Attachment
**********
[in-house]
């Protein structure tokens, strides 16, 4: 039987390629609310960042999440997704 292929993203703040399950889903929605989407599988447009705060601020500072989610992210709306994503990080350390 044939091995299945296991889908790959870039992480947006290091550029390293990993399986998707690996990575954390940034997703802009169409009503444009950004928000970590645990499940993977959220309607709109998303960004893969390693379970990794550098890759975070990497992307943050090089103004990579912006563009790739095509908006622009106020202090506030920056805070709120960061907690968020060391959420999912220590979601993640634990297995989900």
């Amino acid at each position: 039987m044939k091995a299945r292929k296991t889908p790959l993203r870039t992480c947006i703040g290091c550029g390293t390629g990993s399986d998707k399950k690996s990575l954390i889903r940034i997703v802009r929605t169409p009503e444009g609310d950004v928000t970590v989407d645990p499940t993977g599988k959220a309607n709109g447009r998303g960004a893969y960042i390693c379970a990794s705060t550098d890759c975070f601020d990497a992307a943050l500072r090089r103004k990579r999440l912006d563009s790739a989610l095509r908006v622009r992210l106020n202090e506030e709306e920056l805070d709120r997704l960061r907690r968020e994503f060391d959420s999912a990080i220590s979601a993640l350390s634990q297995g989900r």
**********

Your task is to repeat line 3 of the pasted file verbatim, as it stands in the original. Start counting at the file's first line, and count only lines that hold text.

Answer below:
């Amino acid at each position: 039987m044939k091995a299945r292929k296991t889908p790959l993203r870039t992480c947006i703040g290091c550029g390293t390629g990993s399986d998707k399950k690996s990575l954390i889903r940034i997703v802009r929605t169409p009503e444009g609310d950004v928000t970590v989407d645990p499940t993977g599988k959220a309607n709109g447009r998303g960004a893969y960042i390693c379970a990794s705060t550098d890759c975070f601020d990497a992307a943050l500072r090089r103004k990579r999440l912006d563009s790739a989610l095509r908006v622009r992210l106020n202090e506030e709306e920056l805070d709120r997704l960061r907690r968020e994503f060391d959420s999912a990080i220590s979601a993640l350390s634990q297995g989900r």